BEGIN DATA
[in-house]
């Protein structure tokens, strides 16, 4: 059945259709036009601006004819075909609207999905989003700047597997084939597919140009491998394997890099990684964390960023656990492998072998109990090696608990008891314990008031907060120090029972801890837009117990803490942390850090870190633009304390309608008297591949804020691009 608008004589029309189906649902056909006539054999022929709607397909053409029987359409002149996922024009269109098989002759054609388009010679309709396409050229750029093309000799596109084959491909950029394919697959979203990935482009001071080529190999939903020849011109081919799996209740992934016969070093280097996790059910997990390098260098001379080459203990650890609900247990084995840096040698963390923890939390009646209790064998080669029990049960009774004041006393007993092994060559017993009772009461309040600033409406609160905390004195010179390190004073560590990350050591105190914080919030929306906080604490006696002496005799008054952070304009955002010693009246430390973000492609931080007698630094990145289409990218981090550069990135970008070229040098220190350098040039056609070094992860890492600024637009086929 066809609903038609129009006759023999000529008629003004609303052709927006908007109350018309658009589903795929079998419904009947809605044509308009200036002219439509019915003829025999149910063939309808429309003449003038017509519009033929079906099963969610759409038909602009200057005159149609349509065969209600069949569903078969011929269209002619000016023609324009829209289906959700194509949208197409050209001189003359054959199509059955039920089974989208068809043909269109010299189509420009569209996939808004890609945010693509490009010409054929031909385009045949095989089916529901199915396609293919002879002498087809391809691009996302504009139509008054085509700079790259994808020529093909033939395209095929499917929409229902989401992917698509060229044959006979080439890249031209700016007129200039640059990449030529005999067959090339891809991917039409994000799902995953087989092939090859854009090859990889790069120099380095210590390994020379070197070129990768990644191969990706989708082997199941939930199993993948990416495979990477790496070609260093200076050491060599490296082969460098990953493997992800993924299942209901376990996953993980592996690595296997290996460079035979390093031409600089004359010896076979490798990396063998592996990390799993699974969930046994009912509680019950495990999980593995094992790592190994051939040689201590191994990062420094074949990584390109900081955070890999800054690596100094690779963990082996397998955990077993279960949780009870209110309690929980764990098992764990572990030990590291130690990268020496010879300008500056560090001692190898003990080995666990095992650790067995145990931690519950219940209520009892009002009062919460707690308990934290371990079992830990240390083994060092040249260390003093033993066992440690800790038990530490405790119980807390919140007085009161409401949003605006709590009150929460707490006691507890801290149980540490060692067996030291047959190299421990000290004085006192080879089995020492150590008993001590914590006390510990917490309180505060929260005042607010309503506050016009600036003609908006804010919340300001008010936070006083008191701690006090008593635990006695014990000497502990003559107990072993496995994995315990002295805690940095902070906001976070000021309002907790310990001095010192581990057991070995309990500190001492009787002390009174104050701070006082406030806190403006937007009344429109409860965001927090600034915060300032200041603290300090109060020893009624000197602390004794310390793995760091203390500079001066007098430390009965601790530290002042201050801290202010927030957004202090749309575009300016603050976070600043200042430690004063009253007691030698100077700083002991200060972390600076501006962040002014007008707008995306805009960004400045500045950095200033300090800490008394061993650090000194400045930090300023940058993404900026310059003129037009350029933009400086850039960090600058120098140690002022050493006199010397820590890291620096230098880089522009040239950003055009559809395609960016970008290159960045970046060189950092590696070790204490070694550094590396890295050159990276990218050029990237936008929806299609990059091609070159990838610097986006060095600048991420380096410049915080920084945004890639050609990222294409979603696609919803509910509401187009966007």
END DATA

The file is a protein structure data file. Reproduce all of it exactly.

[in-house]
């Protein structure tokens, strides 16, 4: 059945259709036009601006004819075909609207999905989003700047597997084939597919140009491998394997890099990684964390960023656990492998072998109990090696608990008891314990008031907060120090029972801890837009117990803490942390850090870190633009304390309608008297591949804020691009 608008004589029309189906649902056909006539054999022929709607397909053409029987359409002149996922024009269109098989002759054609388009010679309709396409050229750029093309000799596109084959491909950029394919697959979203990935482009001071080529190999939903020849011109081919799996209740992934016969070093280097996790059910997990390098260098001379080459203990650890609900247990084995840096040698963390923890939390009646209790064998080669029990049960009774004041006393007993092994060559017993009772009461309040600033409406609160905390004195010179390190004073560590990350050591105190914080919030929306906080604490006696002496005799008054952070304009955002010693009246430390973000492609931080007698630094990145289409990218981090550069990135970008070229040098220190350098040039056609070094992860890492600024637009086929 066809609903038609129009006759023999000529008629003004609303052709927006908007109350018309658009589903795929079998419904009947809605044509308009200036002219439509019915003829025999149910063939309808429309003449003038017509519009033929079906099963969610759409038909602009200057005159149609349509065969209600069949569903078969011929269209002619000016023609324009829209289906959700194509949208197409050209001189003359054959199509059955039920089974989208068809043909269109010299189509420009569209996939808004890609945010693509490009010409054929031909385009045949095989089916529901199915396609293919002879002498087809391809691009996302504009139509008054085509700079790259994808020529093909033939395209095929499917929409229902989401992917698509060229044959006979080439890249031209700016007129200039640059990449030529005999067959090339891809991917039409994000799902995953087989092939090859854009090859990889790069120099380095210590390994020379070197070129990768990644191969990706989708082997199941939930199993993948990416495979990477790496070609260093200076050491060599490296082969460098990953493997992800993924299942209901376990996953993980592996690595296997290996460079035979390093031409600089004359010896076979490798990396063998592996990390799993699974969930046994009912509680019950495990999980593995094992790592190994051939040689201590191994990062420094074949990584390109900081955070890999800054690596100094690779963990082996397998955990077993279960949780009870209110309690929980764990098992764990572990030990590291130690990268020496010879300008500056560090001692190898003990080995666990095992650790067995145990931690519950219940209520009892009002009062919460707690308990934290371990079992830990240390083994060092040249260390003093033993066992440690800790038990530490405790119980807390919140007085009161409401949003605006709590009150929460707490006691507890801290149980540490060692067996030291047959190299421990000290004085006192080879089995020492150590008993001590914590006390510990917490309180505060929260005042607010309503506050016009600036003609908006804010919340300001008010936070006083008191701690006090008593635990006695014990000497502990003559107990072993496995994995315990002295805690940095902070906001976070000021309002907790310990001095010192581990057991070995309990500190001492009787002390009174104050701070006082406030806190403006937007009344429109409860965001927090600034915060300032200041603290300090109060020893009624000197602390004794310390793995760091203390500079001066007098430390009965601790530290002042201050801290202010927030957004202090749309575009300016603050976070600043200042430690004063009253007691030698100077700083002991200060972390600076501006962040002014007008707008995306805009960004400045500045950095200033300090800490008394061993650090000194400045930090300023940058993404900026310059003129037009350029933009400086850039960090600058120098140690002022050493006199010397820590890291620096230098880089522009040239950003055009559809395609960016970008290159960045970046060189950092590696070790204490070694550094590396890295050159990276990218050029990237936008929806299609990059091609070159990838610097986006060095600048991420380096410049915080920084945004890639050609990222294409979603696609919803509910509401187009966007």